Without the Outlaws, a small market team with what had proven to be a captive fan base -- a fan base that was in some part alienated during the 2010 season despite the Outlaws taking the GBL title -- the GBL would be left with four franchises, the Edmonton Capitals, Calgary Vipers, Orange County Flyers and Na Koa Ikaika Maui.

Na Koa Ikaika Maui was acquired by part of the Orange County Flyers ownership group as the 2010 season wrapped up, and those owners have/had plans to put at least one other team in the Hawaiian Islands for the 2011 season. Don't know if it will happen as the travel to the Hawaiian Islands became the most economically strenuous aspect of the GBL this past season. Teams traveling to Hawaiian to larger chunks out of the bottom line than any road trip before. It wasn't something easy to accomplish in the turbulent economy.

The Orange County Flyers are focusing on trying to get out from under the thumb of Cal State Fullerton and an extremely costly lease at Goodwin Field. The team has been pining for a new facility at Fullerton's Amerige Park in downtown. If that stadium deal doesn't get done, the organization would look into relocating, potentially to the Hawaiian Islands as they now controls the rights to Hawaii. Other options listed by the Flyers ownership group include Palm Springs, which they acquired the rights to prior to the 2010 season; Long Beach, which does not appear feasible as Blair Field is now run by Cal State Long Beach, which had what could be described as an adversarial relationship with the GBL's Armada franchise; or Las Vegas, which already hosts the Triple-A 51s.

While the Flyers are negotiating with CSUF as a backup plan for next season, according to team managing partner Bob Young in this article, the lease at Goodwin has been one of the biggest unavoidable reasons for the ownership group losing a reported $2 million since buying the team from the league in 2007.

If OC and Maui don't field teams in 2011, which while still possible is appearing less likely given the uncertain climate around the rest of the league, that leaves franchises only in Calgary and Edmonton, the two former Northern League transplant communities. The Vipers and then-named Cracker Cats joined the GBL in 2008 after years in the Northern League, looking for a better deal than having to help subsidize the rest of the NoL's clubs to fly up to Canada. The GBL presented much great opportunities for the clubs at the time: Victoria's expansion and the hopes of a fourth team in Kamloops made a "Canadian Division" look like a feasible option. It didn't materialize, and now those two clubs might be left with the option of rejoining the Northern League -- if at all possible -- if they want to remain operational.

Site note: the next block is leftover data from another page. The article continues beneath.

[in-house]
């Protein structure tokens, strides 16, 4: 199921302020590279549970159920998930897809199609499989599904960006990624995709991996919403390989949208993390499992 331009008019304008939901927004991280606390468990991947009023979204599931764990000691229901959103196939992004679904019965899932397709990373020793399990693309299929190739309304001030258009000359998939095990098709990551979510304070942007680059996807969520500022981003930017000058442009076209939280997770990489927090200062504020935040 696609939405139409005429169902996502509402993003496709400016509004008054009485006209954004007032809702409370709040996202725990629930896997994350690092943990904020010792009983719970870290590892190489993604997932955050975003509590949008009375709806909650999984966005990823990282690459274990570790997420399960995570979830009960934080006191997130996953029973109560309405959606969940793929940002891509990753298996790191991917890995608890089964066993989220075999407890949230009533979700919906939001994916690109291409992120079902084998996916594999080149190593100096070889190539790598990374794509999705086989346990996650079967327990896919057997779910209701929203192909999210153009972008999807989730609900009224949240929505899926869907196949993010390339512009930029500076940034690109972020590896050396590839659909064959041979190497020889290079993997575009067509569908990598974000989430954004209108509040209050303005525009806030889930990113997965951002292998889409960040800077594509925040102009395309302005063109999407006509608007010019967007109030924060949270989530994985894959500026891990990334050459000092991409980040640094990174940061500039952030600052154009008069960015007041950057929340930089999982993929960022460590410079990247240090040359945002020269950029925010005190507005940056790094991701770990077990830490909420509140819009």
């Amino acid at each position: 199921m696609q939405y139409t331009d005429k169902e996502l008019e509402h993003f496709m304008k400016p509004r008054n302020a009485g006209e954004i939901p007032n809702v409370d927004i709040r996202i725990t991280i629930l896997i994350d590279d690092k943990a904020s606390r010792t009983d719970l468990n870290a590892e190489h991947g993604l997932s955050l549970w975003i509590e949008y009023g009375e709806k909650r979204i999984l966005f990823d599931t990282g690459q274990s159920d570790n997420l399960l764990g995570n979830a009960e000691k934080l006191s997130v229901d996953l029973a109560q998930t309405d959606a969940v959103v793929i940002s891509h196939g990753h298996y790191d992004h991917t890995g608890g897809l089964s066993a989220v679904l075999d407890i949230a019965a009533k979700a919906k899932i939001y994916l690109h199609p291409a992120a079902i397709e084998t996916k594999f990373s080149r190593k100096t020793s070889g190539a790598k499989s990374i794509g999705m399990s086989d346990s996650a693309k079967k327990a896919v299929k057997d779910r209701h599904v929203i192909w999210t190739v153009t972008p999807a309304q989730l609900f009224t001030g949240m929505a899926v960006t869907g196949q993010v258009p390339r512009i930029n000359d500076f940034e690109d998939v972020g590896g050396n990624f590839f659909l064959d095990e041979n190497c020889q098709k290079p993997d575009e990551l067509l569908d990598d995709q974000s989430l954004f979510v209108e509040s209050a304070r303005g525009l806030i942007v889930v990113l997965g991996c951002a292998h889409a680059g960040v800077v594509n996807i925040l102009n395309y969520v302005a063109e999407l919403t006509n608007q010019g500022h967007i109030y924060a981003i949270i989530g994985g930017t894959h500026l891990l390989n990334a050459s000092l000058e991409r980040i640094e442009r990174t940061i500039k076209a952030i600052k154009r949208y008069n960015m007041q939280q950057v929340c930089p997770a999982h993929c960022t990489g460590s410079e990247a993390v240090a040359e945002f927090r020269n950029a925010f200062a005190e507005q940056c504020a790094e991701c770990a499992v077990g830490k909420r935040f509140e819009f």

There doesn't seem to be many other options for new teams to join the GBL in time for 2011. The person I know who had the ability to somehow throw it all together and, perhaps not always in the cleanest of ways, make it work was the GBL's founder and former President Dave Kaval, who is now working for the Major League Soccer team in San Jose. While Kaval has certainly had his share of relationships go sour around the league, he did seem to have an ability to keep it all together while at the helm, if it required duct tape, chewed gum and a shoestring. There were talks of teams in Medford, Ore., or some old WBL cities, but by this stage of the offseason, it's hard to get anything up and running in time for next season. What potential new owner would cash in while so many others appear to be trying to cash out?

It's unfortunate that these teams may not have a league to compete in for 2011, but the other side of the coin shows a league that doesn't have enough teams to truly compete.

I feel I had a great opportunity to grow as a broadcaster and front office person in the GBL since 2007. I started as an on-field MC and sponsorship/ticket sales account executive and parlayed that into the start of what I hope to be a long career in sports broadcasting. I've met lots of great people throughout my time in the GBL, from other broadcasters, to PA announcers, to GMs, players, managers, salty nut hawkers, mascots, and owners. Lots of rising stars in the game of baseball got their shots to showcase their talents while fans got to watch former big leaguers prove they still had what it took to compete.

If we are truly witnessing the end of the Golden Baseball League, it's a sad day for sports. Lots of great people will lose amazing jobs, and good players will miss out on opportunities. But as the sun sets on this Golden League, I will be thankful for the memories and relationships I've made as a result of the opportunity.